Privately owned international schools looking for space to expand into Hong Kong are being forced to open campuses in places like converted shopping malls because of a lack of land, according to property agents.
John Mortensen, senior director for education services, Greater China, at JLL, said school providers and investors in education still want to come to Hong Kong despite the political crisis that has rocked the city and damaged its reputation. There is strong demand from local families able and willing to pay for their children to enjoy a high-quality education from a respected overseas school.
“But the problem is availability of spaces,” he said.
There are at least 11 international schools looking for space to set up new campuses in Hong Kong, according to market watchers.
Mortensen said six providers have approached JLL.
“If I have any available spaces come up, I will have a pool of potential candidates to jump at the opportunity,” he said.
Ideally, most international schools want 30,000 to 40,000 square metres to accommodate 1,000 to 1,500 students, he said.
But some have had to lower their expectations, sacrificing features like large playing fields and classic architecture, after acknowledging the difficulty of finding land in Hong Kong.
“We are seeing an increase in the number of international schools taking up spaces in existing assets designed for commercial use and converting them into campuses,” he said.
British Wycombe Abbey opened its first campus at the former Tin Wan Shopping Centre at Tin Wan Street, Aberdeen, in September.
Invictus International School Hong Kong plans to open its second campus in a shopping mall at Tai Tam in the third quarter of 2020.
Mortensen said other schools have adopted an “urban model”, making space-saving adaptations like having their playing fields on the roof.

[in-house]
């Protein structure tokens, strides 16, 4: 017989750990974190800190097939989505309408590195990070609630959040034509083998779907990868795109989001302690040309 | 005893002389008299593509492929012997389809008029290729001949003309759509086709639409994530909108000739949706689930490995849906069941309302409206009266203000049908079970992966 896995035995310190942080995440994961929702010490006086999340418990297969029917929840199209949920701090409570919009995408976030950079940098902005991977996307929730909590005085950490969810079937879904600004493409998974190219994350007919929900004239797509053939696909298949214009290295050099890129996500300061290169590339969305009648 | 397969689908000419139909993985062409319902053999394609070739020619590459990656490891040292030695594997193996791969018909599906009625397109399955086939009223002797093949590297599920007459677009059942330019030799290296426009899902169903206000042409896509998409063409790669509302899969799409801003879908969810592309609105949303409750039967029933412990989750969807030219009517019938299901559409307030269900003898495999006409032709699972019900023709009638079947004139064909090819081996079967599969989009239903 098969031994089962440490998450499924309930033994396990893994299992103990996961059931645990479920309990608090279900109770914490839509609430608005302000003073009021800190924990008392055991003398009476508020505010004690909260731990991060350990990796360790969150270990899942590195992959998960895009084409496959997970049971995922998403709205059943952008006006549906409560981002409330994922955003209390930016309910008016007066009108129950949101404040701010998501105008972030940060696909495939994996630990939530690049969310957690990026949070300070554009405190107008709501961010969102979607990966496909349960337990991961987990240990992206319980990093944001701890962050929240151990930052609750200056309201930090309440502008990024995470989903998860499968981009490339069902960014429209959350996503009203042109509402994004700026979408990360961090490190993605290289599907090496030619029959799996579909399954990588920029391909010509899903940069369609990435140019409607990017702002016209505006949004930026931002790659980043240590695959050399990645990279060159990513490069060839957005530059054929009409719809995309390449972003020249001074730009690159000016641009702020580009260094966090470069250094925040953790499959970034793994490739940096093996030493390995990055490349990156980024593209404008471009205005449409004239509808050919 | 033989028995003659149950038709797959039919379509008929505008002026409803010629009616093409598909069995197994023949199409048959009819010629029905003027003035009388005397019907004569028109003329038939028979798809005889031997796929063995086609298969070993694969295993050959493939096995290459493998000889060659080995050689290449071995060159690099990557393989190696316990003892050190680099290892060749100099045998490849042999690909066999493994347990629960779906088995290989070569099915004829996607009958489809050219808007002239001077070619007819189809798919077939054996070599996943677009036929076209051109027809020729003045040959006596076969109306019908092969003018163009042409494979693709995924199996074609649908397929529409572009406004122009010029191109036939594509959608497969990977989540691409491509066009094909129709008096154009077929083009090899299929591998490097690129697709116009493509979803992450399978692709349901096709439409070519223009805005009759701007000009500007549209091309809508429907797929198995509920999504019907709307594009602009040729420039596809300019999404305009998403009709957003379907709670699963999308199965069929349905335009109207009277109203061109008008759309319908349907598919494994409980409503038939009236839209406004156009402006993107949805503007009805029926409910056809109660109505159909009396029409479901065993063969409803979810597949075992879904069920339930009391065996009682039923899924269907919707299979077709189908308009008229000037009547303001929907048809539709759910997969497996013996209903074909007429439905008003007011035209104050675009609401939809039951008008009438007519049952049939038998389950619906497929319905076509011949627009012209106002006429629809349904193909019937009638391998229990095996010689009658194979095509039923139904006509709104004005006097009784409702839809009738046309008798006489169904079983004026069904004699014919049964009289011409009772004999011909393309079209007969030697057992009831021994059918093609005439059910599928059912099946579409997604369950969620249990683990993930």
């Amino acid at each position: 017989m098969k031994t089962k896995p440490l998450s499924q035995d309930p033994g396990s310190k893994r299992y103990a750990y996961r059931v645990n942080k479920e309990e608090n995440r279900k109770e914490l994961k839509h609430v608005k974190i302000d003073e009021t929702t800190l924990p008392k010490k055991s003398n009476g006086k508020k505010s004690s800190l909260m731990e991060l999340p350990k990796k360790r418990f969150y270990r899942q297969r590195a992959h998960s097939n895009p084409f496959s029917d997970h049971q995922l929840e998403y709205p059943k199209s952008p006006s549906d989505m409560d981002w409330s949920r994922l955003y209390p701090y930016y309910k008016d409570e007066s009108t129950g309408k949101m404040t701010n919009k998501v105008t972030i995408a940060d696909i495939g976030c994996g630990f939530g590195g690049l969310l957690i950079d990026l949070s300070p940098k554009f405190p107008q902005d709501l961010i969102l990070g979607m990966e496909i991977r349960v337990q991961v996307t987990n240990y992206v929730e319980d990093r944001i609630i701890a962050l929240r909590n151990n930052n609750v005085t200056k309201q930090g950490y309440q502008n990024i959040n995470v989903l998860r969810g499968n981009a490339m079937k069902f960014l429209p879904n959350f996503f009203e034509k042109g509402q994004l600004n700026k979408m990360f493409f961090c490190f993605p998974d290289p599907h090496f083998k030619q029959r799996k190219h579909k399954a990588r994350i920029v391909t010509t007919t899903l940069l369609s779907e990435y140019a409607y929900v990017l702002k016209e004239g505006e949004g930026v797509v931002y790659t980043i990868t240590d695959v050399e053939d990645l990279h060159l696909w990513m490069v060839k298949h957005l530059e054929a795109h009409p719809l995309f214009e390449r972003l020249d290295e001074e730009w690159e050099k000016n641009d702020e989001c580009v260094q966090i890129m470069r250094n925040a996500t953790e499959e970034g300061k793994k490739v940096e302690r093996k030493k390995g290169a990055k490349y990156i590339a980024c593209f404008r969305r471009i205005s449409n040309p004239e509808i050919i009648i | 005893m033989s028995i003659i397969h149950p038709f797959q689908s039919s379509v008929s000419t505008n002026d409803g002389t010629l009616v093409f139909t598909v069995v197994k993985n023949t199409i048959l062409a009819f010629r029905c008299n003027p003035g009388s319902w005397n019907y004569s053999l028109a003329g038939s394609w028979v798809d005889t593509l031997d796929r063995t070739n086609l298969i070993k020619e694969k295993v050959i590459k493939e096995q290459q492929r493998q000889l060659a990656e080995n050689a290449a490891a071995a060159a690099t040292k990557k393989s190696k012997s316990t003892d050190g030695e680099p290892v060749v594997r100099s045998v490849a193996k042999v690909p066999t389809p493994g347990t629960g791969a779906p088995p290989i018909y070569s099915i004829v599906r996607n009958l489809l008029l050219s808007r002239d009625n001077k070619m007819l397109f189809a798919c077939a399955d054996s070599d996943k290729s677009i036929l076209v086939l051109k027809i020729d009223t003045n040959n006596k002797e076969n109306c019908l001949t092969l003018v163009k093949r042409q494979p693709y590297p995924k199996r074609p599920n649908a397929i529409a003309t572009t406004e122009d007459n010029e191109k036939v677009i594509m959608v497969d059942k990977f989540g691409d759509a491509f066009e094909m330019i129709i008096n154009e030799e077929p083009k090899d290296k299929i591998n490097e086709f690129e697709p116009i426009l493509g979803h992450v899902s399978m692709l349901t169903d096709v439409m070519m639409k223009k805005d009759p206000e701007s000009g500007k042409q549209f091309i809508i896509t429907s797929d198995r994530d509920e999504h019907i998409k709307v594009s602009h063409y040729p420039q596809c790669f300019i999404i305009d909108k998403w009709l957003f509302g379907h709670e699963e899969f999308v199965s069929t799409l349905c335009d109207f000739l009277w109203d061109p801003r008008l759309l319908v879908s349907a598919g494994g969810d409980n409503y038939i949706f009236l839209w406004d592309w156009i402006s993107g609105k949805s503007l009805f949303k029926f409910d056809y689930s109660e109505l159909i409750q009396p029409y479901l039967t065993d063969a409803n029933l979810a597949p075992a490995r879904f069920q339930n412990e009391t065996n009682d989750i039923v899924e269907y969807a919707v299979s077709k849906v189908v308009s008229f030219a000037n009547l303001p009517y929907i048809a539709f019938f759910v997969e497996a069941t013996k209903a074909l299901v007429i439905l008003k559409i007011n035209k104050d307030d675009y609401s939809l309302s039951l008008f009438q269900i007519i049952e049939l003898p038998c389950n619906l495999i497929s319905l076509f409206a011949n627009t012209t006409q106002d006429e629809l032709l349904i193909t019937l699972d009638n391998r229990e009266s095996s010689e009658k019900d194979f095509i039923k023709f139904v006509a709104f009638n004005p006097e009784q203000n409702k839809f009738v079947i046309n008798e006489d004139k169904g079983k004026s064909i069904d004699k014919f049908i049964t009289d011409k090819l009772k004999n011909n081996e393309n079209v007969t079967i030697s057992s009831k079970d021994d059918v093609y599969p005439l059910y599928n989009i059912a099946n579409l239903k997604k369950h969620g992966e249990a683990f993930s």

Lawrence Wan, senior director of advisory and transaction services for retail at CBRE, said:
“There are overseas private education institutions looking for the right opportunities to enter Hong Kong, attracted by a strong demand for quality education from local parents as they are able and willing to afford the costs to help their children gain international exposure.
“However, looking for the right space is a challenge for the schools, which have specific requirements such as large floor space, outdoor space and light-filled environment, particularly with Hong Kong’s high rental levels.”
The expansion of privately owned international schools has gained speed since the government stopped allocating sites for them in 2015.
That policy shift was based on a government study which highlighted there had been no shortage of international school places for foreign passport-holders in recent years.
There are 52 international schools in Hong Kong, of which 40 per cent are privately owned, according Legislative Council (Legco) figures for 2017-2018.
The median annual tuition fees charged by primary schools was HK$118,600, while for secondary level it was HK$157,800, according to the Legco paper.
International schools can apply for special government grants to buy land, as long as they fill at least 80 per cent of their places with non-local children.
Independent public schools have no such restrictions, meaning they can cater for the increasingly affluent local student market. But they do have to buy or lease space for their campuses, meaning there is a growing demand for such property.
Stan Tang, chairman of the privately run Stan Group and the son of the “king of shops” Tang Shing-bor, has also emerged as one of a number of local property investors hotly pursuing the public school market.
He plans to bring a major British international school brand into the nine-storey Riviera Plaza in Tsuen Wan, which his family bought for HK$823 million in 2015.
Providers of international school education are increasingly interested in entering second and third-tier mainland Chinese cities too, said Mortensen.
He is advising an international school looking for 3.5 million square feet to set up a campus in Hangzhou.
Investors such as family office are attractive in investing in education as it provides long term stable return, he said.
In 2016 a Hong Kong education fund, Full Circle, formed a joint venture with St Bees School in South England to open a campus in Shijiazhuang in September 2020. The campus can accommodate 2,000 students.
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